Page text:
NULL is not zero!

Some time ago I wrote a post about how COUNT(*) and COUNT(column) are semantically different things (link). Such queries may return different results if the column counted has NULLs in it. And the difference comes from that NULL is not a value, it’s rather a state which says “value unknown” or “no value entered”.

So, you better understand how NULLs interact with your SQL constructs if you call yourself a DBA or a database developer ;-)

Here’s another example about how misunderstanding NULLs may cause your application to return different results than what was intended.

I will create a little table with TWO rows in it:

SQL> create table t(a int);
Table created.

SQL> insert into t values(1);

1 row created.

SQL> insert into t values(null);

1 row created.

SQL> select avg(a) from t;


When I take an average of the 2 values in these rows I get average of 1.

Now lets update the NULL (no value) to 0 (an actual value of zero).

SQL> update t set a=0 where a is null;

1 row updated.

SQL> select avg(a) from t;


As you see, as we now have an actual value in the other row (as opposed to “no value”), the AVG function takes that zero into account.

Hopefully this illustrates once more that NULL does not mean zero or any other value, it means NO value. If you do aggregation functions (count,avg) over NULLs then you must understand that Oracle treats NULLs as no value and doesn’t account these “no values”, thus your queries may behave differently than what your intuition might say (and yes its always good to read documentation about what exactly a given SQL construction/function does in the given database engine instead of relying on “common sense”).

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7 Responses to NULL is not zero!

  1. Ilmar Kerm says:

    Yes, in Estonia this topic needs a special attention in SQL courses :)

  2. Tanel Poder says:

    I’d say everywhere in the world!

  3. Tanel Poder says:

    …the important part is to make an informed decision, whether a value should be set to 0 or left NULL in case the value is “missing”. And this comes directly from business requirements, it’s not really a technical problem as such…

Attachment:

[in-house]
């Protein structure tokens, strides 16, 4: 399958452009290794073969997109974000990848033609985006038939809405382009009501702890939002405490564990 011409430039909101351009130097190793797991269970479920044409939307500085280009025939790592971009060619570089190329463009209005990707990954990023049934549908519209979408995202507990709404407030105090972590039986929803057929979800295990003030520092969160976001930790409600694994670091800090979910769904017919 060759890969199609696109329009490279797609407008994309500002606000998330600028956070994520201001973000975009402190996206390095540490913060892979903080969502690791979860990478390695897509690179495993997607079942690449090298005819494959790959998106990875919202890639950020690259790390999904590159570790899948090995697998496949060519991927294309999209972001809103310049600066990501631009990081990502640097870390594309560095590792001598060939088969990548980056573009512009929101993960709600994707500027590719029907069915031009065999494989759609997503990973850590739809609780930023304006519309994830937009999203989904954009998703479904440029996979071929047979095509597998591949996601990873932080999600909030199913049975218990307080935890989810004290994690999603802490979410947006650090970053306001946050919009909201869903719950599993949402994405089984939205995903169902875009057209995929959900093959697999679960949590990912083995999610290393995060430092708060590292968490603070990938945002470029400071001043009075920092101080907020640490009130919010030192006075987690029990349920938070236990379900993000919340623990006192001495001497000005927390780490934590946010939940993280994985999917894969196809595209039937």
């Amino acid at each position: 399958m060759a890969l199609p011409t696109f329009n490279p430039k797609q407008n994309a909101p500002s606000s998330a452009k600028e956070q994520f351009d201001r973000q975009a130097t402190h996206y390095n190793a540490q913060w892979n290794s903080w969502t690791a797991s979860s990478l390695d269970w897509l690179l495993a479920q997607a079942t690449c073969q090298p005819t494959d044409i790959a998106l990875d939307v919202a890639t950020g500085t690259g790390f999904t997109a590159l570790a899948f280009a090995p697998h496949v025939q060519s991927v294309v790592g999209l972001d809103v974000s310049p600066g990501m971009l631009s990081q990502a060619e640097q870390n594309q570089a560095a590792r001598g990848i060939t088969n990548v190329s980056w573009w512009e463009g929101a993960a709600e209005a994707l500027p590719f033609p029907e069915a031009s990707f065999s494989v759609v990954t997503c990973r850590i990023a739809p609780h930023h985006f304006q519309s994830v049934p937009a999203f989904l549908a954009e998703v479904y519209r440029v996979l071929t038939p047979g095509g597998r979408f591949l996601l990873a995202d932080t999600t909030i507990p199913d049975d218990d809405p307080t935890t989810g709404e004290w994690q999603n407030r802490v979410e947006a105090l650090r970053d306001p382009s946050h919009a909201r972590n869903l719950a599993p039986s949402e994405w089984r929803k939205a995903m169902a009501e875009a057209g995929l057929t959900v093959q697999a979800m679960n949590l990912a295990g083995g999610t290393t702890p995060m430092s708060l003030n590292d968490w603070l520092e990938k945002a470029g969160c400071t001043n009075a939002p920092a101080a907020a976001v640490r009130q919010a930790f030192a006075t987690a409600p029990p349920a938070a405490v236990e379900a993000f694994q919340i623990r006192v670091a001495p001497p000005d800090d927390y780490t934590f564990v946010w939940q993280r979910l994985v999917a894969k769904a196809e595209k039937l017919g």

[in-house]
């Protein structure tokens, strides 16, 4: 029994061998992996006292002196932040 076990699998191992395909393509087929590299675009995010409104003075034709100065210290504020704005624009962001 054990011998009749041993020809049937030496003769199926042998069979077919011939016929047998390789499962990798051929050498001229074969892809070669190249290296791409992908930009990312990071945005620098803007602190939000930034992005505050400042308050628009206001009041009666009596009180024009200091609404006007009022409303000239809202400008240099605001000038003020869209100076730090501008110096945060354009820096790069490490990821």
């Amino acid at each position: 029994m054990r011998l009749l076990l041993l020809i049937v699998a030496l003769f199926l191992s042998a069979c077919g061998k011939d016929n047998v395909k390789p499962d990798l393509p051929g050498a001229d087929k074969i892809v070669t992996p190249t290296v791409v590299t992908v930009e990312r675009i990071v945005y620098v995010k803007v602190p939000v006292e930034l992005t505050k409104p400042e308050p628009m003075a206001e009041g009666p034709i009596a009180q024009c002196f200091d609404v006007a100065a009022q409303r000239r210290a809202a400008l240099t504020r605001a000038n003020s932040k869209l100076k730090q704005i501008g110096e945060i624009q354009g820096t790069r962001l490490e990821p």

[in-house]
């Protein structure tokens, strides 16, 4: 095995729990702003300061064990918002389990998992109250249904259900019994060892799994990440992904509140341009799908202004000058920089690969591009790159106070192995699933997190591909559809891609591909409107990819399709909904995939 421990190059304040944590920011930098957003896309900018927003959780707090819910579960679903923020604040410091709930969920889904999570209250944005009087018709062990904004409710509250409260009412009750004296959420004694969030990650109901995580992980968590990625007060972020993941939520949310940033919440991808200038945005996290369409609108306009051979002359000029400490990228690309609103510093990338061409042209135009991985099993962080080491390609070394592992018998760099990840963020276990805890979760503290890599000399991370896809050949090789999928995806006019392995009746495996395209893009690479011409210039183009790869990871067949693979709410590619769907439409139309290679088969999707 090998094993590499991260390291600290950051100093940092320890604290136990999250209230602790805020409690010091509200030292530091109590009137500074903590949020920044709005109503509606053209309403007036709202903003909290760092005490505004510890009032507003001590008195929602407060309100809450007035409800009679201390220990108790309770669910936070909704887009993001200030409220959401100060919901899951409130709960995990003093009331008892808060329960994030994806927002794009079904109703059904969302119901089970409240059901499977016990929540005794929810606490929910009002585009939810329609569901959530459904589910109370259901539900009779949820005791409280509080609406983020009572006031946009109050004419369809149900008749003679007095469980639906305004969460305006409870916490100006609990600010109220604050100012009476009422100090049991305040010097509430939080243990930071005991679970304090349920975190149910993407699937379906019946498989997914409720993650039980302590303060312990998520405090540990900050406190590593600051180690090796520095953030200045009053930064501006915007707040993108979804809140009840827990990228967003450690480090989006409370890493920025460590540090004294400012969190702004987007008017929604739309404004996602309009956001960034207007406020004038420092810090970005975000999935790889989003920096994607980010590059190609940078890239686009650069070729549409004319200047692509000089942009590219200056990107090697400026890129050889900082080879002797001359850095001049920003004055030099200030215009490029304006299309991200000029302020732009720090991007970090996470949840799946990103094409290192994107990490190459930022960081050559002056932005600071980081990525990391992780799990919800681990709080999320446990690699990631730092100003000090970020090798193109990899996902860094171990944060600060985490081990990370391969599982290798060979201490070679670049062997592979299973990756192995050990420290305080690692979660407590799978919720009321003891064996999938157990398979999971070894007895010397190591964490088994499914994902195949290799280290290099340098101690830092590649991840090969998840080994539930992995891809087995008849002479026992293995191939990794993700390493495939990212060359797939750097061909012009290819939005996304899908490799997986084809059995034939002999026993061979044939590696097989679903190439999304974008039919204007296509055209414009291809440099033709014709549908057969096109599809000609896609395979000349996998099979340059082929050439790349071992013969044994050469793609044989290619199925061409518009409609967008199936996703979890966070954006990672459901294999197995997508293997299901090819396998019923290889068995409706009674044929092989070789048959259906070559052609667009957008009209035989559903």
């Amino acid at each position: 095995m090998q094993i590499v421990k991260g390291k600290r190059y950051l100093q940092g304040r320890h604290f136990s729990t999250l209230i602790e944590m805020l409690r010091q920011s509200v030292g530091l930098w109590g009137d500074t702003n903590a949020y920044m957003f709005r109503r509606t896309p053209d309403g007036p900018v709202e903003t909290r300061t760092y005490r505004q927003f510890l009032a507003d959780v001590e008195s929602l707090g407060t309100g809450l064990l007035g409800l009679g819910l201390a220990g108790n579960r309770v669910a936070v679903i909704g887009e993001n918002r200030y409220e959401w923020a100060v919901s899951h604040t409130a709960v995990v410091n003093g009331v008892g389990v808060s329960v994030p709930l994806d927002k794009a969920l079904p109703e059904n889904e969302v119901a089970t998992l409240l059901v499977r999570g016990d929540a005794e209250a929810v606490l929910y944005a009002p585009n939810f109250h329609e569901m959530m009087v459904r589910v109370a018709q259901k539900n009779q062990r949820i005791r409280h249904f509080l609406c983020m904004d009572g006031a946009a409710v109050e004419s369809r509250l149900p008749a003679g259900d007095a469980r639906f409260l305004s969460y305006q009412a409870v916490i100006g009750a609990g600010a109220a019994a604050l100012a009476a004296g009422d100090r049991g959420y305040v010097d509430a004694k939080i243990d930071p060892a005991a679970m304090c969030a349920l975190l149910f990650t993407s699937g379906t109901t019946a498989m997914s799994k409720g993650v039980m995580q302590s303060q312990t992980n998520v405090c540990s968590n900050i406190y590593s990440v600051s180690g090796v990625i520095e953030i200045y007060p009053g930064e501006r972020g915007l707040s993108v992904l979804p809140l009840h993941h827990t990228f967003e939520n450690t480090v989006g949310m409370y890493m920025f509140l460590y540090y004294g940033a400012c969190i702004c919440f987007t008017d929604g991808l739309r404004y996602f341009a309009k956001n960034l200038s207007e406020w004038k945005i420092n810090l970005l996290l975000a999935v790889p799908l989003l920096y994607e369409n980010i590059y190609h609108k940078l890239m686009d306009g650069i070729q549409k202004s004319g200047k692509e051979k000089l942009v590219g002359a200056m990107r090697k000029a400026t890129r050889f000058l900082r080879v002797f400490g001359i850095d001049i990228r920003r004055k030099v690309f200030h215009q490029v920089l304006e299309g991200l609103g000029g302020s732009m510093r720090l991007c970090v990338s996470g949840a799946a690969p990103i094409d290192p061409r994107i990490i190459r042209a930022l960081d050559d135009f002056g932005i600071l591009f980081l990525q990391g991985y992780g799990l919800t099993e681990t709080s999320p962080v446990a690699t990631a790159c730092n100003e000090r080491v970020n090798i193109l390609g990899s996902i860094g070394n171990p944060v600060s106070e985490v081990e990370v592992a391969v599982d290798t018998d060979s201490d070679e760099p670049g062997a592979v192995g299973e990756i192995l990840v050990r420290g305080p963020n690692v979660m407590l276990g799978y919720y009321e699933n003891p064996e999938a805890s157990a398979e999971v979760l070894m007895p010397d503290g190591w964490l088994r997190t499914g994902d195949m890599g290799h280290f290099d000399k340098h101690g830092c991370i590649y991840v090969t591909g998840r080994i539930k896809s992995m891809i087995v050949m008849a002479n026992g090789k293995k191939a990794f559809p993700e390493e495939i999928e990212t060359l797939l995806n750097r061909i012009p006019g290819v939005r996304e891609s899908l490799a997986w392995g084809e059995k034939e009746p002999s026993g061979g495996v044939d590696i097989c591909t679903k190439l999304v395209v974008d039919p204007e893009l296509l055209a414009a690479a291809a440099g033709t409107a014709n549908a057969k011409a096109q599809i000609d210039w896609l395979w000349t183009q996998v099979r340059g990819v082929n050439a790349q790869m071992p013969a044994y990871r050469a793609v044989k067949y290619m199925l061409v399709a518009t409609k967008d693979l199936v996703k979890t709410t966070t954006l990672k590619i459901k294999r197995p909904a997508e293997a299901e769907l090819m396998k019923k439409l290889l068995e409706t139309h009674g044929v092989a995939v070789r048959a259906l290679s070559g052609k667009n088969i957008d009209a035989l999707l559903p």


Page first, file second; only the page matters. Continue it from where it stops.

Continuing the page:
4. Joel Slowik says:

    The nvl() function is handy in this case to define what a null could mean in an aggregate function. I use the nvl() function all the time to prevent misinterpretation of null.

  5. Louis Frolio says:

    Having been in this business for 13 years I am still shocked to find folks who don’t understand what “null” really means. In addition, as illustrated here how you form your query will have an impact on how nulls are handled. I have found (working with many software engineering teams) that in some scenarios it is much more efficient to persist values to represent nulls and then searching on that value to find the nulls. Think about what Oracle’s query optimizer does with a query where “.. table.column is null ..” You are looking for nothing and there can be cases where a full table scan might be implemented.

  6. Hans Forbrich says:

    Oracle made a decision years ago to equate null to ’empty string’. I believe that has had an influence on the challenge we face with NULL in general.

    The habit of defining a default value for ‘unknown’ has been ingrained in IT for years. Using the reverse logic, it is easy to see why people jump to the conclusion that null might be a specific value.

    You provide a great and simple example to present to students.

  7. Ericcn says:

    Oh, yes. Null value wouldn’t be counted in for the grouping function, like avg().

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